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Arthritis Res Ther. 2003; 5(3): 136–138.
Published online Mar 27, 2003. doi:  10.1186/ar755
PMCID: PMC165050

SLE - Systemic lupus erythematosus: a BLySful, yet BAFFling, disorder

Abstract

BLyS/BAFF (B-lymphocyte stimulator/B-cell activating factor) is a vital B-cell survival factor. Overexpression of BLyS in mice may lead to systemic-lupus-erythematosus-like (SLE-like) disease, and BLyS overexpression is common in human SLE. Treatment of SLE-prone mice with a BLyS antagonist ameliorates disease progression and enhances survival, making BLyS an attractive therapeutic target in human disease. However, several unresolved issues remain, including what is the contributory role of APRIL (a tumor-necrosis-factor superfamily member related to BLyS) in the 'autoimmunogenic' effects of BLyS, identification of the 'optimal' BLyS antagonist, and identification of those SLE patients most likely to benefit from BLyS antagonist therapy.

Keywords: APRIL, B cells, biologic antagonists, BLyS/BAFF, SLE

Introduction

BLyS (B-lymphocyte stimulator), also commonly known as BAFF (B-cell activating factor), is a 285-amino-acid member of the TNF- (tumor necrosis factor) ligand superfamily [1-5]. (Because the two names are both so common, I use them interchangeably throughout this commentary.) It is a vital B-cell survival factor [6-8], and mice genetically deficient in BAFF display profound global reductions in mature B cells and in circulating immunoglobulin levels [9,10]. Conversely, constitutive overexpression of BAFF in BAFF-transgenic mice leads to expanded B-cell populations and polyclonal hypergammaglobulinemia [5,11,12]. This association between elevated circulating levels of BLyS and polyclonal hypergammaglobulinemia extends to humans as well, inasmuch as increased serum and/or plasma levels of BLyS have been documented in human systemic erythematosus (SLE), rheumatoid arthritis, Sjögren's syndrome, and HIV infection [13-16], all conditions associated with polyclonal hypergammaglobulinemia.

Therapeutic antagonism of BLyS/BAFF

Of paramount importance to human autoimmune diseases associated with pathogenic autoantibodies (especially SLE), constitutive overproduction of BAFF in mice not only leads to B-cell expansion and polyclonal hypergammaglobulinemia, but also often leads to elevated circulating titers of multiple autoantibodies (including anti-dsDNA), circulating immune complexes, and immunoglobulin deposits in the kidneys [5,11,12]. Moreover, SLE-prone NZB × NZW F1 and MRL-lpr/lpr mice harbor elevated circulating BAFF levels, and treatment of these mice with a BAFF antagonist ameliorates progression of disease and improves survival [5,17]. Although humans are not simply large mice, it does not take a great leap of faith to postulate that elevations in circulating BAFF levels contribute to development and/or maintenance of SLE in humans and that blockade of BAFF activity could be therapeutically beneficial.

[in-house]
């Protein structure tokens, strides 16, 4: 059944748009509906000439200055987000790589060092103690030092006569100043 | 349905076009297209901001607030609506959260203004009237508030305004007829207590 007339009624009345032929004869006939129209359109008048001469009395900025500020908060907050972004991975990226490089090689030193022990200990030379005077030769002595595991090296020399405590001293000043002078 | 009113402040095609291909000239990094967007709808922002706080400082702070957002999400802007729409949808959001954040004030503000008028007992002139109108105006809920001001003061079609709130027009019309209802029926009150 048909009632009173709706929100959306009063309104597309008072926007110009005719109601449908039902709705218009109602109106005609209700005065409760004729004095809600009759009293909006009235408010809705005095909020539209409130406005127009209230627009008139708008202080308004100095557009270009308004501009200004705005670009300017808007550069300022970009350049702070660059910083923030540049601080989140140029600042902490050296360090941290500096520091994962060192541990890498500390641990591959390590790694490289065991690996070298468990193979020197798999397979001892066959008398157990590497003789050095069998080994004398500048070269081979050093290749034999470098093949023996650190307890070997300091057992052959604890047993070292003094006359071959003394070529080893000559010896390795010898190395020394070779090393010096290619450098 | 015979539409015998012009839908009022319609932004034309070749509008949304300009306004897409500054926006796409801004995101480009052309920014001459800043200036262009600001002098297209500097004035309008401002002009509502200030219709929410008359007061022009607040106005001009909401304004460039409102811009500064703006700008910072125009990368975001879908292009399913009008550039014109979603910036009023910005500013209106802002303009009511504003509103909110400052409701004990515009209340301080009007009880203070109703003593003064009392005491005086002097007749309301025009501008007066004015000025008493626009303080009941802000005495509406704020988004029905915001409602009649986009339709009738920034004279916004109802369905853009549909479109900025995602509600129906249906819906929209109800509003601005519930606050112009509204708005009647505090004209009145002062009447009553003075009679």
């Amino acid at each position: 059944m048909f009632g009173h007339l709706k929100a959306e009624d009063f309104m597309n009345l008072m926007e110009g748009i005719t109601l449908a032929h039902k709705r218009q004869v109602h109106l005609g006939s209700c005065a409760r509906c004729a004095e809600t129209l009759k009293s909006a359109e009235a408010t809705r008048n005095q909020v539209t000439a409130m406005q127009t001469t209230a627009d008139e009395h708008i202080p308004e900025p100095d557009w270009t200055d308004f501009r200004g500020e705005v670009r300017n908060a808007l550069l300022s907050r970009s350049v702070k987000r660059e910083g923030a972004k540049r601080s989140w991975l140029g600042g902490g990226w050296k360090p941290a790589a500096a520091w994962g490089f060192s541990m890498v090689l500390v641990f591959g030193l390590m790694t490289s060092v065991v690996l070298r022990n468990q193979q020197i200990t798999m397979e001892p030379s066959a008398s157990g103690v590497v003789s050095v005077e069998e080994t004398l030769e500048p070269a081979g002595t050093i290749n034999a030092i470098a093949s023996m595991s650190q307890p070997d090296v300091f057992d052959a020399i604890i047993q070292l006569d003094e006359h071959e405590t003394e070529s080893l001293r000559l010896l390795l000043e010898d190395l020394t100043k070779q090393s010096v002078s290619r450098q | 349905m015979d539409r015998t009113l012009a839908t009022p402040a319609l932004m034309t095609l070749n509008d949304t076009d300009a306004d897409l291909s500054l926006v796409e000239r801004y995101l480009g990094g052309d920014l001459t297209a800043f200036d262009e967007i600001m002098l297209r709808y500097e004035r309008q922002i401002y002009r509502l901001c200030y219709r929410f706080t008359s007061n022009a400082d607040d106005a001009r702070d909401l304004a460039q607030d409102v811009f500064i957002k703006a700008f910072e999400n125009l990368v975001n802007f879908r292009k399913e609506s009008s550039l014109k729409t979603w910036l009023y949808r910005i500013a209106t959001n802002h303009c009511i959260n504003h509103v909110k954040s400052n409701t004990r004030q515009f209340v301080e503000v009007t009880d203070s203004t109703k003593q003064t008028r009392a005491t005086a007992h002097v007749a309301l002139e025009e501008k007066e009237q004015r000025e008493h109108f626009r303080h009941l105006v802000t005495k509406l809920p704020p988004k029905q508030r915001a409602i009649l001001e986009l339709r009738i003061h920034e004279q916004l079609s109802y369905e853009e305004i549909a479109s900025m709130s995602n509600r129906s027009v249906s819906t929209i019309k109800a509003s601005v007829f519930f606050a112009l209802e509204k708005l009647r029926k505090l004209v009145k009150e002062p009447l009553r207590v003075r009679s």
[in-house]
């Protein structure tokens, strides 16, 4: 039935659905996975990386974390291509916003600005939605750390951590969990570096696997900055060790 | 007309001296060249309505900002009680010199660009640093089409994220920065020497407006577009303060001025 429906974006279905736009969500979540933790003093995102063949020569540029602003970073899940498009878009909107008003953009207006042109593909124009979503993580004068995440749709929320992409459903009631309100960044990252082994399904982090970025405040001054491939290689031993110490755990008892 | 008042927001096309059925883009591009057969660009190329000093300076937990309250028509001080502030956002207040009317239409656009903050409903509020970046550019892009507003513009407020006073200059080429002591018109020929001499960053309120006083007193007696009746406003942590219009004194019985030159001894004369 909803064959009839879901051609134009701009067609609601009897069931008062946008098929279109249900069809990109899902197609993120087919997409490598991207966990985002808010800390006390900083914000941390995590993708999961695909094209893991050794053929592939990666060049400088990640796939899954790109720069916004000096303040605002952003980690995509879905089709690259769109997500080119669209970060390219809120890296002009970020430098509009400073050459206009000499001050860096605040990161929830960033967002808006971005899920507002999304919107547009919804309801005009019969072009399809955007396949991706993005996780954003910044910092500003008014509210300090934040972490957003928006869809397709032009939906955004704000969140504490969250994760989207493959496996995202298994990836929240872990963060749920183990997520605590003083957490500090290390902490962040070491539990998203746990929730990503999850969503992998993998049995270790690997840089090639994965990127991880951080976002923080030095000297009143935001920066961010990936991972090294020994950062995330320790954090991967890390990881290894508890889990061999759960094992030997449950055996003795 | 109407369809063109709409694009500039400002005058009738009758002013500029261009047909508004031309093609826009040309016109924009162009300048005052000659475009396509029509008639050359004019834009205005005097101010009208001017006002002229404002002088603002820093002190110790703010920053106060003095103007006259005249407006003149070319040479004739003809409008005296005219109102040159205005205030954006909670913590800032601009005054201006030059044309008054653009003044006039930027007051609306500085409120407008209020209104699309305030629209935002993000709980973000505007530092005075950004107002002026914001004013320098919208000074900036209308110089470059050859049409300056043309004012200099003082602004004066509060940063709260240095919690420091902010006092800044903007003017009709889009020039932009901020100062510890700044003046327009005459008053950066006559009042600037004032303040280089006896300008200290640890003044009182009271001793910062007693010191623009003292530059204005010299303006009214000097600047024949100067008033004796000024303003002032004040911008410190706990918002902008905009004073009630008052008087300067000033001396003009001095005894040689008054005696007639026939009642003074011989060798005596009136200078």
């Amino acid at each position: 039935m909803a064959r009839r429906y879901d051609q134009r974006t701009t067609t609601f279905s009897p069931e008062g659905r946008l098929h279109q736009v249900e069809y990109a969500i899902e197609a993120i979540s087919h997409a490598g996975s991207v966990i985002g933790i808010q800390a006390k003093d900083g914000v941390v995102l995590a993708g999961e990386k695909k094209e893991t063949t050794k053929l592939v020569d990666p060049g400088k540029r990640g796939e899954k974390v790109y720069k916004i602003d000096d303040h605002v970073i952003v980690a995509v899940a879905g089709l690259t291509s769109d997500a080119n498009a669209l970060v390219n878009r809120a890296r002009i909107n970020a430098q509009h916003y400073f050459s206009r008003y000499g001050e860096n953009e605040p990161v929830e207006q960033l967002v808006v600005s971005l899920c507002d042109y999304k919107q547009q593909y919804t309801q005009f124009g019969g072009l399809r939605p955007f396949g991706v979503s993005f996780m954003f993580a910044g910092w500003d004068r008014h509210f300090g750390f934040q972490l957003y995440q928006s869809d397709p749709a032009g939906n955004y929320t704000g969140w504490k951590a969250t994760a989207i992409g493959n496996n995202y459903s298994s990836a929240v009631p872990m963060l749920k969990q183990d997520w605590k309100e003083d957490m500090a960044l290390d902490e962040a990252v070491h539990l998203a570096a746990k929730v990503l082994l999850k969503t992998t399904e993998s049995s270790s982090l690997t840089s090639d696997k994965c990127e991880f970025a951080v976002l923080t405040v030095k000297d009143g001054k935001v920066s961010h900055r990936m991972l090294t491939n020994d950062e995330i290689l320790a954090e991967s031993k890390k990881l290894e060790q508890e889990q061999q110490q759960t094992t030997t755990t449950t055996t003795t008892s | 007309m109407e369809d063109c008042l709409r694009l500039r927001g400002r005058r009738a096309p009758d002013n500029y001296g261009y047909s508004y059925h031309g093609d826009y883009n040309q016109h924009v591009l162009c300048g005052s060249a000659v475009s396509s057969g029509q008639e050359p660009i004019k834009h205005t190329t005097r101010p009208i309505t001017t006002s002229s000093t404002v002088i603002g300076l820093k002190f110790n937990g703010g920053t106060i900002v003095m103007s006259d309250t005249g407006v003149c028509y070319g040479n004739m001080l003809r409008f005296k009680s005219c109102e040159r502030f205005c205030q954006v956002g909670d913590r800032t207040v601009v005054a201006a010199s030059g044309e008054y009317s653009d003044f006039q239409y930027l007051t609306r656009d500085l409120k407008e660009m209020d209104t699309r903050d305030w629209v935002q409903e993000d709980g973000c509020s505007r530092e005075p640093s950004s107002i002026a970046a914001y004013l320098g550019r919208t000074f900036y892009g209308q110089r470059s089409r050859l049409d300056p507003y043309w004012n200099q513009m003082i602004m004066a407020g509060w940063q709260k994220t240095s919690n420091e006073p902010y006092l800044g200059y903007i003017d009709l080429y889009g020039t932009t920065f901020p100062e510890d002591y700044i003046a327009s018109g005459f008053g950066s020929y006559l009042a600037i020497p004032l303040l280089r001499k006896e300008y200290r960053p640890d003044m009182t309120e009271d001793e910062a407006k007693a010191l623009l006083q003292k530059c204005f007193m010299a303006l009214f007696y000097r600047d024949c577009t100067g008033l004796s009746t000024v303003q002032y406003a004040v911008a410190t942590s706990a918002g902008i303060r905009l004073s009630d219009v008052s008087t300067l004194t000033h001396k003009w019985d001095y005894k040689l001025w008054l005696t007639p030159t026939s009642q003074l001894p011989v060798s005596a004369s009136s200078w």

Borrowing from the successful clinical experience with TNF antagonism in rheumatoid arthritis and Crohn's disease, anti-BLyS monoclonal antibody and/or fusion proteins between any of the three known BLyS receptors (BCMA; TACI; BAFFR) and the Fc portion of IgG could bind and neutralize circulating BLyS. Although BLyS receptor fusion proteins are still undergoing preclinical evaluation, a phase-I clinical trial in SLE with a fully human antihuman BLyS monoclonal antibody was initiated in early 2002. All the patients had received their test drug (or placebo control) by the end of 2002. Post-treatment follow-up of these patients should be complete by mid-2003, with safety and pharmacokinetic data emerging shortly thereafter.

Biologic antagonists directed against BLyS and/or its receptors need not be limited to monoclonal antibody or receptor fusion proteins. Other attractive candidate biologic antagonists include BLyS analogues that competitively bind to BAFFR (the BLyS receptor absolutely essential to the BLyS-driven biologic effects on B cells [18,19]) but cannot trigger signaling. Alternatively, BAFFR-blocking agents that render the receptor inaccessible to BLyS binding could also be clinically efficacious. Indeed, there is no a priori reason that such antagonists must necessarily be biologic. They could be low-molecular-weight synthetic compounds as well. In any case, development of appropriate BLyS analogues and/or BAFFR blockers will require more detailed studies of BLyS/BAFFR interactions and how (whether) other cell-surface structures affect such interactions.

APRIL: the wild-card factor